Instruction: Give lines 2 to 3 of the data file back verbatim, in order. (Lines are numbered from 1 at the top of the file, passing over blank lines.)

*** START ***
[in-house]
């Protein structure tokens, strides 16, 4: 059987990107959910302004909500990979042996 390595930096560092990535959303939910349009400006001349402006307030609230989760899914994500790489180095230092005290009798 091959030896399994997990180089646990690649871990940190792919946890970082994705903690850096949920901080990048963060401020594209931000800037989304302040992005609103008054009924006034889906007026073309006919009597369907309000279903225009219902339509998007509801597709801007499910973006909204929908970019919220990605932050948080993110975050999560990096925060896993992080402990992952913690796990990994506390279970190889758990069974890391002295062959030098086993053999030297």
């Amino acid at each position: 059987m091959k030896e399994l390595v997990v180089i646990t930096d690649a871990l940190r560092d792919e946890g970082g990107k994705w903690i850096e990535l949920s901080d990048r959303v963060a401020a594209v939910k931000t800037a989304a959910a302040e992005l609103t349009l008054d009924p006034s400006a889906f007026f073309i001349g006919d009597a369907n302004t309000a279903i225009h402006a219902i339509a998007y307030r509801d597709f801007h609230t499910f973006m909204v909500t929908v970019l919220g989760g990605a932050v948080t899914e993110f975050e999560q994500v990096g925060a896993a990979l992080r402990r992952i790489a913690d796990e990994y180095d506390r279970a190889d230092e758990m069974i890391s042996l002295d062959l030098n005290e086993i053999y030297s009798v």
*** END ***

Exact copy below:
């Protein structure tokens, strides 16, 4: 059987990107959910302004909500990979042996 390595930096560092990535959303939910349009400006001349402006307030609230989760899914994500790489180095230092005290009798 091959030896399994997990180089646990690649871990940190792919946890970082994705903690850096949920901080990048963060401020594209931000800037989304302040992005609103008054009924006034889906007026073309006919009597369907309000279903225009219902339509998007509801597709801007499910973006909204929908970019919220990605932050948080993110975050999560990096925060896993992080402990992952913690796990990994506390279970190889758990069974890391002295062959030098086993053999030297």
């Amino acid at each position: 059987m091959k030896e399994l390595v997990v180089i646990t930096d690649a871990l940190r560092d792919e946890g970082g990107k994705w903690i850096e990535l949920s901080d990048r959303v963060a401020a594209v939910k931000t800037a989304a959910a302040e992005l609103t349009l008054d009924p006034s400006a889906f007026f073309i001349g006919d009597a369907n302004t309000a279903i225009h402006a219902i339509a998007y307030r509801d597709f801007h609230t499910f973006m909204v909500t929908v970019l919220g989760g990605a932050v948080t899914e993110f975050e999560q994500v990096g925060a896993a990979l992080r402990r992952i790489a913690d796990e990994y180095d506390r279970a190889d230092e758990m069974i890391s042996l002295d062959l030098n005290e086993i053999y030297s009798v």